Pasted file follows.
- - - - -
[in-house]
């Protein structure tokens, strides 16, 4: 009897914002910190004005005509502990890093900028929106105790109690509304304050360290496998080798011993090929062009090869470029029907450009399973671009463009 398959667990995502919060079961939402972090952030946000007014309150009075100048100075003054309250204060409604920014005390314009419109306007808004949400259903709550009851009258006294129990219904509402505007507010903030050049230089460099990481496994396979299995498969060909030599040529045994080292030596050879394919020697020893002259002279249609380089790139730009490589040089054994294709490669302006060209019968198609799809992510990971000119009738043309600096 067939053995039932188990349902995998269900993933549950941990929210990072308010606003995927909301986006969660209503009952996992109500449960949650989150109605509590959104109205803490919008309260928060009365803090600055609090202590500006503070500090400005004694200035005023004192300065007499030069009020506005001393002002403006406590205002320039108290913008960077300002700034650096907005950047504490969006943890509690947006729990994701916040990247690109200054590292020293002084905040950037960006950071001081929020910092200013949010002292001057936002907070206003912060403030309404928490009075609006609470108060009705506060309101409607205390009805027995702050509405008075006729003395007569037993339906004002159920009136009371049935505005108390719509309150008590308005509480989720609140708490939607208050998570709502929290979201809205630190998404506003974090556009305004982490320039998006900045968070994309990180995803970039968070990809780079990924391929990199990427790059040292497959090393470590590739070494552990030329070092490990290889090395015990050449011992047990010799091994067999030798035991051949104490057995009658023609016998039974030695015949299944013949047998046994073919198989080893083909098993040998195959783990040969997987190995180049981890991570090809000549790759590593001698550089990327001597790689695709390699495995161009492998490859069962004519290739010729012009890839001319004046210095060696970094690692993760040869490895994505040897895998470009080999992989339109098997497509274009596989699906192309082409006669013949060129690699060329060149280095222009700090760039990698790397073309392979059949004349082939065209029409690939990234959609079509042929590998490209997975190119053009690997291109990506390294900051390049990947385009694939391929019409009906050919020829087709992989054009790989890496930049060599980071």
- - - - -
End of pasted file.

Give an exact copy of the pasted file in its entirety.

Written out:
[in-house]
């Protein structure tokens, strides 16, 4: 009897914002910190004005005509502990890093900028929106105790109690509304304050360290496998080798011993090929062009090869470029029907450009399973671009463009 398959667990995502919060079961939402972090952030946000007014309150009075100048100075003054309250204060409604920014005390314009419109306007808004949400259903709550009851009258006294129990219904509402505007507010903030050049230089460099990481496994396979299995498969060909030599040529045994080292030596050879394919020697020893002259002279249609380089790139730009490589040089054994294709490669302006060209019968198609799809992510990971000119009738043309600096 067939053995039932188990349902995998269900993933549950941990929210990072308010606003995927909301986006969660209503009952996992109500449960949650989150109605509590959104109205803490919008309260928060009365803090600055609090202590500006503070500090400005004694200035005023004192300065007499030069009020506005001393002002403006406590205002320039108290913008960077300002700034650096907005950047504490969006943890509690947006729990994701916040990247690109200054590292020293002084905040950037960006950071001081929020910092200013949010002292001057936002907070206003912060403030309404928490009075609006609470108060009705506060309101409607205390009805027995702050509405008075006729003395007569037993339906004002159920009136009371049935505005108390719509309150008590308005509480989720609140708490939607208050998570709502929290979201809205630190998404506003974090556009305004982490320039998006900045968070994309990180995803970039968070990809780079990924391929990199990427790059040292497959090393470590590739070494552990030329070092490990290889090395015990050449011992047990010799091994067999030798035991051949104490057995009658023609016998039974030695015949299944013949047998046994073919198989080893083909098993040998195959783990040969997987190995180049981890991570090809000549790759590593001698550089990327001597790689695709390699495995161009492998490859069962004519290739010729012009890839001319004046210095060696970094690692993760040869490895994505040897895998470009080999992989339109098997497509274009596989699906192309082409006669013949060129690699060329060149280095222009700090760039990698790397073309392979059949004349082939065209029409690939990234959609079509042929590998490209997975190119053009690997291109990506390294900051390049990947385009694939391929019409009906050919020829087709992989054009790989890496930049060599980071």